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chillyinCanada

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lowwall

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Snug Pack-grandfather of the Freedom Plate. Mine did not have a quick release cam band. I had to wrestle with a screwdriver to loosen the band on mine, often on pitching seas. Rich guys had two backpacks.
I can't believe you are looking at the backplate.

I'm looking at the reg second stage instead. I've seen a couple of photos with straps like this for securing the reg to the head, but was this something a regular diver would use?
 

CT-Rich

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Snug Pack-grandfather of the Freedom Plate. Mine did not have a quick release cam band. I had to wrestle with a screwdriver to loosen the band on mine, often on pitching seas. Rich guys had two backpacks.
I didn’t notice she was wearing a snug pack.... I have one on my steel 72. It does have the quick release and a nice little guide for the J-valve reserve. The handle is really handy.

I loved the subs on Voyage to the Bottom of the Sea, especially the mini subs. Barbara Eden was in the movie version and Barbara Bouchet is the woman being helped into the Snug-pack. As far as I can tell, Eden spent the entire movie dry and wearing a version of Navy khakis. For the 1960s fantasy show, it was seriously lacking in the expected misogyny that could be enjoyed on the Wild, Wild West, Man from UNCLE and Sea Hunt. In that respect, a let down.
 
OP
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Innovation.
upload_2021-4-1_6-35-22.jpeg
 

Akimbo

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The Scripps people made up the training as they went. They first had to figure out how to dive themselves, and then they had to figure out how to teach it.

That was what prompted Scripps, LA county, and a number of others to research, write and publish The Science of Skin and SCUBA Diving in 1958, which I believe was the the best instruction for scuba written. It was revised and became The New Science of SCUBA Diving in 1962. It was republished into the '90s but was replaced by Agency texts.

More information on the Scripps program: Connie Limbaugh got a great deal of information for the Scripps dive training program from the Navy UDT in Coronado.

Diving historian Eric Hanauer says of the early scuba training program at Scripps:

The curriculum was heavily influenced by the U.S. Navy's training as Underwater Demolition Teams (UDT) Commander Doug Fane often invited Limbaugh and other Scripps divers to participate with his men. This "boot camp" aspect continued as part of dive training for more than 20 years. Limbaugh's training course became the basis of the first public scuba certification, founded in Los Angeles County by Bev Morgan, Ramsey Parks and Al Tillman after they studied under Limbaugh.15

Interesting.

Similar to the type from the intro of Sea Hunt?

Or an actual demand type?

A Jack Brown shallow water free flow mask. Air delivery from the compressor is manually adjusted by the diver. Still available.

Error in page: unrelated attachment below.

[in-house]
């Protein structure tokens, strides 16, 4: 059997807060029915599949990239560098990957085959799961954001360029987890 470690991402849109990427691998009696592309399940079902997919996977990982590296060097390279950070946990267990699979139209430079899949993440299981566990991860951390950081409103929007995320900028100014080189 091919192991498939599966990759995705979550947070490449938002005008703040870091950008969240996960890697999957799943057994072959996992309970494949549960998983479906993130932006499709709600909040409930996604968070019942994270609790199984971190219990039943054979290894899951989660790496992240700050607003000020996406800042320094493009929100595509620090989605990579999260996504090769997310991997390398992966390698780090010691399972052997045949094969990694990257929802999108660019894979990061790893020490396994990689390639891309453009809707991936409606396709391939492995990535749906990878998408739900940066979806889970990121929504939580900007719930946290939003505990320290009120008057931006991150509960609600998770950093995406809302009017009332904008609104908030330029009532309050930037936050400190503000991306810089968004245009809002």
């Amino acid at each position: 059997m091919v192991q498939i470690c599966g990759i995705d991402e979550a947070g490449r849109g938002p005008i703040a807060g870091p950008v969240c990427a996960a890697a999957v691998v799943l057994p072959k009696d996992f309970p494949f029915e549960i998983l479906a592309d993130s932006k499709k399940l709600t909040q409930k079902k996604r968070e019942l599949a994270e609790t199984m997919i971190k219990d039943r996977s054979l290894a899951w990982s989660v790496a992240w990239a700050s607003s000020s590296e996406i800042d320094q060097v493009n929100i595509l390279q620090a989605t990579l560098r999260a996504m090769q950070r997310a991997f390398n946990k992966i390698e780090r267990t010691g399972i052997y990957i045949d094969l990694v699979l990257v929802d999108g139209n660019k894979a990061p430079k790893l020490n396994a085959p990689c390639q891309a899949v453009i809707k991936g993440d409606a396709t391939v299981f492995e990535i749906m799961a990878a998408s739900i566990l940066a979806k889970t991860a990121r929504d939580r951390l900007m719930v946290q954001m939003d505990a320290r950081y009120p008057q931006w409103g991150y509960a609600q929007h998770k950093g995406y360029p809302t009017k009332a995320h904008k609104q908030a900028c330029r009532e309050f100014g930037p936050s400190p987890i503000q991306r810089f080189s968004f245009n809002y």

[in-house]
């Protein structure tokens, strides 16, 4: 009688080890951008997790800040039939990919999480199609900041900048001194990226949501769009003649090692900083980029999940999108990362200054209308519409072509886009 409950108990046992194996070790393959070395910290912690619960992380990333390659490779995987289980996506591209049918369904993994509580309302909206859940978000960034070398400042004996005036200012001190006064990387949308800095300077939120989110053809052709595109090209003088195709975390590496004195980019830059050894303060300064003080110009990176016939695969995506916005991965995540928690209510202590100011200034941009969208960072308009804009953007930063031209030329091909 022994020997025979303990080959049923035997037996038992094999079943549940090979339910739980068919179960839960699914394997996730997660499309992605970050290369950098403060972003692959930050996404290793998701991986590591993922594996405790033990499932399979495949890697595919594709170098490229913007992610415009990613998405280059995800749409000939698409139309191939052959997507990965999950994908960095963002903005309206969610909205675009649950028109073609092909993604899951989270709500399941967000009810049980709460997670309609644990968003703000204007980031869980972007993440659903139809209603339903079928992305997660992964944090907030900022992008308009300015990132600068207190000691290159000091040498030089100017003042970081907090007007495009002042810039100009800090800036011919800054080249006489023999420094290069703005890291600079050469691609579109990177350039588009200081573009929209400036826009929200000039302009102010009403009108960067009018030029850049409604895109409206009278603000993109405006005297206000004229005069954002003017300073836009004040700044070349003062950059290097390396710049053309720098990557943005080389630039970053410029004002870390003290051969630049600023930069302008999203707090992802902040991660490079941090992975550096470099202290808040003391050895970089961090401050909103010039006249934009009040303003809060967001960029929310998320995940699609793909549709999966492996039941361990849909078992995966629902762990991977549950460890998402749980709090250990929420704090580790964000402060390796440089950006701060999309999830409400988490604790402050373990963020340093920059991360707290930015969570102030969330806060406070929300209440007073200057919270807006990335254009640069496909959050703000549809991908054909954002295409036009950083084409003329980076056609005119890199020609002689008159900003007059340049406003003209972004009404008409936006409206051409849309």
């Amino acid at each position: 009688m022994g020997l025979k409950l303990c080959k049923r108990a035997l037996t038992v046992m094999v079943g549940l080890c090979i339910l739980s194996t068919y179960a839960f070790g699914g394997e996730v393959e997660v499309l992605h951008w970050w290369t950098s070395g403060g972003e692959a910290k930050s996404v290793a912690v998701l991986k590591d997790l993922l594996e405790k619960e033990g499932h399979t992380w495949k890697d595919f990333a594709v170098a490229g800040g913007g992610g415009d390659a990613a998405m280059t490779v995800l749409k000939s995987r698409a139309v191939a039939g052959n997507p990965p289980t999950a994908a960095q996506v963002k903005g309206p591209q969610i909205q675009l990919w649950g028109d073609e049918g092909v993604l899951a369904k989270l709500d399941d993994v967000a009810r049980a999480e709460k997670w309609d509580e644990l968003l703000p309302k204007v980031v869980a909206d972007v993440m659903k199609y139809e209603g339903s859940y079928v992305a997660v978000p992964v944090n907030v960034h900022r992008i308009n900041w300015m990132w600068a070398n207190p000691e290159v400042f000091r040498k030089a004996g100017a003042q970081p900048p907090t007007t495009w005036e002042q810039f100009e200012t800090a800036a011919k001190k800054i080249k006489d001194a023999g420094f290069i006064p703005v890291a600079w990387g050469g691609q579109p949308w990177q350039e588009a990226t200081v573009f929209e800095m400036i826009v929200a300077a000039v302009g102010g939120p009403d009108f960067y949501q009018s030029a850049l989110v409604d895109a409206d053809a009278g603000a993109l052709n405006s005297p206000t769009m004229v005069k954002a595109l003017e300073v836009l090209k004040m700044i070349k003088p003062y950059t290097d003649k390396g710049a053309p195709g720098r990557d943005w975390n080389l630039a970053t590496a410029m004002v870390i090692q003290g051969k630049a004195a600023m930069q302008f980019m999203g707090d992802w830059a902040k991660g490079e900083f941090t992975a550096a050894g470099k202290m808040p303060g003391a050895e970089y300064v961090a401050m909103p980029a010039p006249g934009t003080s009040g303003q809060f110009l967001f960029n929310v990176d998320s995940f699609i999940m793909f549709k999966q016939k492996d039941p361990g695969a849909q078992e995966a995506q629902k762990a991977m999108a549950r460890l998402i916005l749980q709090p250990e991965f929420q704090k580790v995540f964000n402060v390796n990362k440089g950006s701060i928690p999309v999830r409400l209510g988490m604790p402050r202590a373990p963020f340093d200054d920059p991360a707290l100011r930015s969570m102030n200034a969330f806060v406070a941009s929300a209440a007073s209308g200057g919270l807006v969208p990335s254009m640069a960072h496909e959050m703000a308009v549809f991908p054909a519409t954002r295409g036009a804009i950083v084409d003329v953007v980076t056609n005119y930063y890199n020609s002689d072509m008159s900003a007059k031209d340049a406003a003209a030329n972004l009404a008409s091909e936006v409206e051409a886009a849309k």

I still have one. The Desco Jack Browne mask was developed during World War II and never evolved very much. I had to train on it in the Navy but, thankfully, never had to use it after dive schools. It is the same mask shown in the Sea Hunt into.


Here is an image of the demand version of the Jack Browne that came along in the 1950s but was even worse:

descodemandmask.jpg
 

Bob DBF

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More information on the Scripps program: Connie Limbaugh got a great deal of information for the Scripps dive training program from the Navy UDT in Coronado.

The Navy was and is at the forefront of underwater research, and the group putting the book togather wanted the the most up to date and accurate information. The agency OW manuals were largely based on, and to this day use the same information found in that book.
 

Akimbo

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The Navy was and is at the forefront of underwater research, and the group putting the book together wanted the the most up to date and accurate information. The agency OW manuals were largely based on, and to this day use the same information found in that book.

Just to expand the point for other readers:
More than being at the forefront, the world's navies were the only source for reliable information on diving in the 1940s and early 50s. Definitely for documentation, unless you count Sir Robert H. Davis' Deep Diving and Submarine Operations: A Manual for Deep Sea Divers and Compressed Air Workers. Cousteau was in the French Navy and Hans Hass used Dräger rebreathers developed for the German Navy, though close variants were sold for mine safety and firefighting.

What passed for commercial diving before the 1960s could barely afford to replace their patched and leaking deep sea suits. What little they knew, or thought they knew, was more likely to be guarded as trade secrets than written down. The NEDU did a lot of basic research from the late 1920s on but the Royal EDU was not that far behind. A lot of Germany's research was conducted by Dräger, who was and is a huge medical equipment manufacturer.

There is a lot of information on the early evolution of diver training described in the Bev Morgan biography. Even the few commercial diving schools in the US of that era were started by ex-Navy divers.
 
https://www.shearwater.com/products/teric/

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